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Monday

Brokenness



Take a close look at this picture. What do you see?

I took this picture while we were in Tofino, BC-- one of the most beautiful places my eyes have ever beheld, by the way-- so it has a particularly special meaning to me.

This is an old-growth forest, one of the rarest environments in the world. Some of these trees are over 800 years old. Tofino is home to rare and endangered wildlife, like bald eagles, grey whales, all sorts of sea lions and otters, and cool birds--many of which I had the chance to see.

When you look at this picture, there are several things that may call your attention: the green leaves of the trees, the sun shining brightly through the branches, the tall stretching trunks, or the huge grandfather of a tree that has fallen at the bottom.

When I saw these "nursery trees," I was really stricken with sadness. These are trees that have grown huge over a long period of time, and then something like a wind storm comes by, and they fall. Beholding that kind of majesty fallen feels somehow deeply saddening. Deeply wrong.

See, the thing is, we don't like to see things that are broken.

I've experienced this the past week with my foot. There have been so many times when I just wanted life-as-usual. To walk on my foot. To wear my cute shoes. To drive my car to a bookstore and get a tea while I write.

This whole thing has made me more conscious of how fake we can be with one another, especially on social networking websites. It's easy to post a picture of your food or your cat on Facebook or Twitter, and lie to the world, when all the while, you are feeling broken. And let's face it. We all feel broken sometimes.

None of us like brokenness, so we hide it. Like Adam and Eve in the Garden, we grow ashamed of our weaknesses and hurt. We try to pretend everything is just peachy all the time because we've got Jesus. But I believe this propensity to fake it is weakening our witness to the gospel.

See, the thing is, God is big. Redemption is real. And so are sin and pain.

God can handle the truth about where we are, right where we are. Maybe everything is just peachy for you right now, or maybe it isn't. God is the very same loving God, no matter where you stand. He hasn't forgotten you. He hasn't let you go or lost control.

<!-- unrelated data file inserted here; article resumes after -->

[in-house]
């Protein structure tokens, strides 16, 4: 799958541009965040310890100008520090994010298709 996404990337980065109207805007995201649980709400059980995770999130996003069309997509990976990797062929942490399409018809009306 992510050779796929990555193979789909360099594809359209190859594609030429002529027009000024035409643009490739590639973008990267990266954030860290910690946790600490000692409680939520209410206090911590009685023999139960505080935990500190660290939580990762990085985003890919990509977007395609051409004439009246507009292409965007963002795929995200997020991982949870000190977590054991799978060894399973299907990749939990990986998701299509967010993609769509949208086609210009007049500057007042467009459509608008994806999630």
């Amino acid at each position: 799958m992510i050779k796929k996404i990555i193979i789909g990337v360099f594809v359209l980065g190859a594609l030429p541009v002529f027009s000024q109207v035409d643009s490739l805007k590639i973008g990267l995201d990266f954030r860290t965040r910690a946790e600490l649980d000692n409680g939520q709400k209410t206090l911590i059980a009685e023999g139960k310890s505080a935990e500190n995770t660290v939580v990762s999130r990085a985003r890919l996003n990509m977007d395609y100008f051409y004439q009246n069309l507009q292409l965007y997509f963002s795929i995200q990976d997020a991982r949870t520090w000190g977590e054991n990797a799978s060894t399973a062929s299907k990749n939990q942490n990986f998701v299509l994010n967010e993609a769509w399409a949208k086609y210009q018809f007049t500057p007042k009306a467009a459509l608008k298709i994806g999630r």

When we pull back from others and refuse to acknowledge our brokenness--in whatever form it may take--we refuse the power of Christ's redemption and the glory of his sacrifice for us.

Going back to the "nursery log," I learned in Tofino that these fallen trees serve a very important function. It can take hundreds of years before some of them decompose, and in the meantime, they actually serve as a sort of nursery to young plants. They shelter these seedlings from the harshness of the world until the plants are strong enough to withstand them. They provide nutrients even in their decay. They provide homes for wildlife--some of which won't nest elsewhere. In essence, the brokenness matters. It sustains the future. It can be redeemed.

Have you ever felt frustrated social media that may feel like a charade? How does getting honest about our pain point toward the depths of Christ's redemption?

Tuesday

The Tiny, Broken Bone


Friday was a normal day. Until I went into the garage for a screwdriver of all things, and fell. I heard a snap sound when I went down, and I knew it wasn't going to be good. Before I knew it, I was on the concrete of our garage, with a rushing pain like when you stub your toe. I called for Matt, and he and Schroeder came running. Two hours and a trip to urgent care later, I got the prognosis: I had broken the 5th metatarsal of my foot. 5th metatarsal breaks can be tricky, so they put me in a splint and referred me to a specialist.

Let me just say, you don't realizing how your life will be turned upside down by something like this until it happens. Sure, you can imagine. But when you can't actually get a glass of water when you're thirsty or peppermints when your stomach feels sick from the pain medicine, when you can't look out the kitchen window to watch hummingbirds or go get the mail, you get a new appreciation for mobility. And getting around on crutches is HARD! The receptionist at the doctor today told me she read that using crutches burns twice as many calories as regular activity because it's so physically challenging. I don't know what I would've done without the help of my husband.